x Usually practitioners who try to help people solve their problems, no matter the cause
x Others research various causal events (incl. genetic, environmental, and physiological factors)
x Do research to evaluate and improve psychotherapy
The Philosophical Roots of Psychology
Perhaps the most notable part of our mental experience is that we are conscious of our own existence Æ we
are also aware of this consciousness and tend to relate it to our own behaviour
Consciousness is a private experience
Animism: the belief that all animals and all moving objects possess spirits controlling their movement and
thoughts
Psychology as a science must be based on the assumption that behaviour is strictly subject to physical laws
Rene Descartes t French philosopher t the father of philosophy
x Advocated a rationalistic approach: the sober, impersonal investigation of natural phenomena by
means of sensory experience and human reasoning
x Assumed the world was an entirely mechanical entity; God put it into motion and now it runs without
divine interference
x His view on the human body was that is a machine that is controlled by natural causes that produced
natural effects
x Hot object application Æ reflexes: an automatic response to a stimulus
x What set humans apart was their minds, which was not part of the natural world & had different laws
x Dualism: the philosophical belief that reality consists of mind and matter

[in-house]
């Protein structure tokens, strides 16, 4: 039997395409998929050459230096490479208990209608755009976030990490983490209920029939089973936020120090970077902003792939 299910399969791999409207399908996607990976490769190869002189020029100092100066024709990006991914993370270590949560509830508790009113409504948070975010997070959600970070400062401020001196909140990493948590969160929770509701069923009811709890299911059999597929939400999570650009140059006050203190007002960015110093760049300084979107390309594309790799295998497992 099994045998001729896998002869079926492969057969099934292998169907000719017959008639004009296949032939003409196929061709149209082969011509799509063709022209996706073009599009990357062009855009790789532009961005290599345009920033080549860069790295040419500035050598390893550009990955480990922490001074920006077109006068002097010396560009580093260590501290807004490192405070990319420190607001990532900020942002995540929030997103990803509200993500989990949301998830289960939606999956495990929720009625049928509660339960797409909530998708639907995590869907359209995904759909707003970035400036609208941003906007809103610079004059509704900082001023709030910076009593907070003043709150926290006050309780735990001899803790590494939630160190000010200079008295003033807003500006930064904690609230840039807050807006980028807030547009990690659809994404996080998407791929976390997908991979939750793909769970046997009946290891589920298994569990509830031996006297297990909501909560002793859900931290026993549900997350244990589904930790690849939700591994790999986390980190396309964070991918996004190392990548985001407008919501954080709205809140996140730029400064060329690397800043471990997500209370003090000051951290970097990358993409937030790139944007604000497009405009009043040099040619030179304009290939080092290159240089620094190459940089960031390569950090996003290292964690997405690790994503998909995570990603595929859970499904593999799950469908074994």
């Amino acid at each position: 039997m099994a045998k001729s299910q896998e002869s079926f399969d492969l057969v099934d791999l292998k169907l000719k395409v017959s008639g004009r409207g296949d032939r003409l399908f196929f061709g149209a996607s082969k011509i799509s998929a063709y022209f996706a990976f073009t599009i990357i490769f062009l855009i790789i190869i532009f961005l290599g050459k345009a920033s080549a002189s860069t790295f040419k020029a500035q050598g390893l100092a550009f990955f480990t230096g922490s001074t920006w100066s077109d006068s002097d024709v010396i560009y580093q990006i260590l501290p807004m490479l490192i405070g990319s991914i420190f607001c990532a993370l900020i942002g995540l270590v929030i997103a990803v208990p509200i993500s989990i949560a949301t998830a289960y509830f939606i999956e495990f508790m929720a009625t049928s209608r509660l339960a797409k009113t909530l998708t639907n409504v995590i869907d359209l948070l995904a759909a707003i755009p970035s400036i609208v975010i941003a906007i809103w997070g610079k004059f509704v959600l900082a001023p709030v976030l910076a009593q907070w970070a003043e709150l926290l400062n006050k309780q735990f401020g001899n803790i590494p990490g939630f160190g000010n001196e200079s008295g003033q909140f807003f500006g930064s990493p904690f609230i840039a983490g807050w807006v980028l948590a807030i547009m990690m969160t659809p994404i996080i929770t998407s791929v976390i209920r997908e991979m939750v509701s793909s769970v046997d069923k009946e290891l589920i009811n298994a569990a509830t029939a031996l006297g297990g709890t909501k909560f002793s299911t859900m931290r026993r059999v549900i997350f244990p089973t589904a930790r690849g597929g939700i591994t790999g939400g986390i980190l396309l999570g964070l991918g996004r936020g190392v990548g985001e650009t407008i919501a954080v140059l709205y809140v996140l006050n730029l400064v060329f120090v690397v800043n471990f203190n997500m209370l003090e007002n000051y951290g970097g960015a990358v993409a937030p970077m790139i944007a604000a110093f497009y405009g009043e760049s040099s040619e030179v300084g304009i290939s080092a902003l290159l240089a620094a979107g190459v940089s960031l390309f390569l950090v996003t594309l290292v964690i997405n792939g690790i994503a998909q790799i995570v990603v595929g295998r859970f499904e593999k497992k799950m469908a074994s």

x Suggested that a causal link existed between the mind and its physical housing
x Believed that actions were controlled by the pineal body (inside the cerebral hemispheres) which tilted
to cause fluid to run into the proper nerves (hydraulics)
x Muscles were like balloons that became inflated when a fluid passed through the nerves connected
x First to use a technical device as a model in science
x Model: in science, a relatively simple system that works on known principles and is able to do at least
some things that a more complex system can do
x Used rationalism (the pursuit of truth through reason)
John Locke t English philosopher
x Used empiricism (the pursuit of truth through observation and experience)
x Did not exempt the mind from the laws of the material universe
x ZiZ]o](Z]Á]vvoÇv]vv]v(v[u]vt proposed that all
knowledge must come through experience vZ]ov[u]vÁu}}(ovlo
x Believed that knowledge developed through linkages of primary sensations: simple ideas combined to
form complex ideas
George Berkeley t Irish bishop, philosopher, and mathematician
x Suggested that our knowledge of events in the world also required inferences based on the
accumulation of past experiences Æ Our perceptions also involved the integration of multiple senses